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Dryden s two great Odes, or Songs for St. Cecilia's Day, appear in this division among smaller and inferior pieces, inter viburna cupressi. It is the same in Scott's edition. In the Aldine edition, lately reproduced by Messrs. Bell and Daldy, a few songs are added from Dryden's Plays,-a small selection from the Songs of the Plays.
The lascivious nature of many of the Songs of the Plays, and the connexion of many others with the stories, probably reduced the Aldine edition to a selection. It has been thought better to restrict the Songs published in this edition to those not belonging to the Plays: the others may be read by any one who wishes in collected editions of Dryden's Plays. The “Secular Masque" and the Song composed by Dryden for insertion in Beaumont and Fletcher's “ Pilgrim," on the occasion of a performance of the “ Pilgrim” for Dryden's benefit a few weeks before his death, are inserted in this division.
A note by Dryden in his copy of Spenser, which is in the Library of Trinity College, Cambridge, shows that he had had an idea of a Song for St. Cecilia's Day, founded on a stanza of the Fairy Queen, which after all was not used by him. He has written the words, “ Groundwork for a Song on St. Cecilia's Day," before the 13th stanza of the 7th canto of the fragmentary (seventh) Book.
Was never so great joyance since the day
of his celestial song and music's wondrous might. The dutes of composition of several of the Songs cannot be fixed; and in such cases the order of publication has been followed.
SONGS, ODES, AND LYRICAL PIECES.
FAREWELL, fair Armida, my joy and my grief !
BLAME not your Armida, nor call her your grief;
* This song was assigned to Dryden by Malone, on account of a parody of the second stanza in “ The Rehearsal" (act 3, scene 1 put into the mouth of Mr. Bayes; and Scott has inserted it in his edition. The song is printed in a collection called “Covent Garden Drollery," published in 1672, and with it is printed another song in reply, which is as likely to be Dryden's as the above. Both poems are therefore here printed. Malone, and Scott following him, say that the song was composed on the death of Captain Digby, a younger son of the Earl of Bristol, who was killed in the naval engagement with the Dutch, May 28, 1672, and that the lady of whom he was enamoured was the beautiful Duchess of Richmond, Frances Stuart, whom Charles II, had vainly endeavoured to win, and whose marriage with the Duke of Richmond incensed the king. The “ Rehearsal ” was first acted in December 1671; but the parody did not appear in the first copy of the play, and chronology is not violated by the story that the songs were composed after Digby's death in battle. The " Covent Garden Drollery " contains several of Dryden's Prologues and Epilogues, and a song from his play of “Marriage à la Mode," produced in the winter of 1672. His name is never given, and it is likely that other pieces of this collection may be Dryden's. Mr. Bolton Corney called attention in "Notes and Queries” (First Series, ix. 95) to a remarkable Prologue to Shakespeare's “ Julius Cæsar," contending that it must be Dryden's; and a song addressed to “Dear Revecchia," Mrs. Reeve, is probably his. These two songs were also printed in another Miscellany of 1672, “New Court Songs and Poems, by R. V., Gent,'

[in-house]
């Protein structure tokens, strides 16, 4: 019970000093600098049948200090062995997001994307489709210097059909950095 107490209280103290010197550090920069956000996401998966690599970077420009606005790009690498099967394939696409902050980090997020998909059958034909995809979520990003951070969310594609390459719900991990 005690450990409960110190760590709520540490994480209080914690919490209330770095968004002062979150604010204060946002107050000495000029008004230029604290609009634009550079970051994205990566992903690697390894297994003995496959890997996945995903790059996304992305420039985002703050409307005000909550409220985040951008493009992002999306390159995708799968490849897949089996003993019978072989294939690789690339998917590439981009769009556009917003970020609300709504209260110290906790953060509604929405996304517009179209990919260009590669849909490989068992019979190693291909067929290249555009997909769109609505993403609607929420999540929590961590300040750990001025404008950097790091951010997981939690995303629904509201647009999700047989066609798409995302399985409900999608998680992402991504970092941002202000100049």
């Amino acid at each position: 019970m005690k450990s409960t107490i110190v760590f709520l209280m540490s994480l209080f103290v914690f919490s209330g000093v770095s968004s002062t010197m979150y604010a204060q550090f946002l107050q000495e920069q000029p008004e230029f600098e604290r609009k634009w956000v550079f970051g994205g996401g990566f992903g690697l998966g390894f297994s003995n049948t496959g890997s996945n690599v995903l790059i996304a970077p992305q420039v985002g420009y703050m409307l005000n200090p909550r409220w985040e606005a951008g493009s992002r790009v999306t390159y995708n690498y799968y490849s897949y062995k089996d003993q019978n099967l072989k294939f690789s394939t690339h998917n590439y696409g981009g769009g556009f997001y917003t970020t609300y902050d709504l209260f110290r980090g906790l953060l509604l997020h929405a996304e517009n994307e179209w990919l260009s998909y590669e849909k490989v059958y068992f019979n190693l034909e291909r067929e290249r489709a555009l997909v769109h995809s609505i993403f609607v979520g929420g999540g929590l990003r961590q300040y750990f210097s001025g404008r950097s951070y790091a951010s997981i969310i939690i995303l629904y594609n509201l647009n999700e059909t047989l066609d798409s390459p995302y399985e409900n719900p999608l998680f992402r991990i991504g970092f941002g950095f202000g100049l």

Now prompted by pity, I truly lament
THE TEARS OF AMYNTA FOR THE DEATH OF DAMON.*
On a bank, beside a willow,
“Hope is banished,
Joys are vanished,
Such a youth, and such a lover;
" Never shall we curse the morning,
Death, come end me,
To befriend me;
Love and Damon are no more.” '. * This song was printed in Dryden's first volume of “Miscellany Poems," published in 1684
By their praying and whining,
And sighing and kissing so close.
By their praying and whining, &c.
By their praying and whining, &c.
A SONG FOR ST. CECILIA'S DAY.+
NOVEMBER 22, 1687.
This universal frame began;
Of jarring atoms lay,
Arise, ye more than dead. * This song was printed with the name of "A New Song" in Dryden's second volume of “Misa cellany Poems," published in 1685.
+ This ode was composed for the festival of St. Cecilia's day, November 22, 1687, very shortly after the publication of "The Hind and the Panther." It was set to music by Draghi, an Italian comDoser. St. Cecilia was, according to the legend, a Roman virgin of rank, who embraced Christianity in the reign of Antoninus, and whose virtue and devoutness obtained for her the honour of visits from an angel. She is said to have invented the organ, and she was canonized as the guardian saint of Music. A musical society was formed in London for the celebration of St. Cecilia's day in the vear 1683. From that time a festival was annually held on the 22nd of November, in Stationers' Hall, and an ode, composed for the occasion, was sung. In 1684, Oldham had composed the ode.
And Music's power obey.
This universal frame began :
From harmony to harmony
When Júbal * struck the chorded shell,
And, wondering, on their faces fell
Within the hollow of that shell,
That spoke so sweetly, and so well.
Excites us to arms
And mortal dlarms.
Cries, hark ! the foes come;
The soft complaining flute
The woes of hopeless lovers,
For the fair, disdainful dame.
But oh! what art can teach,
The sacred organ's praise?
Notes inspiring holy love,
To mend the choirs above.
. * Jubal, “the father of all such as handle the harp and organ." (Genesis iv. 21.)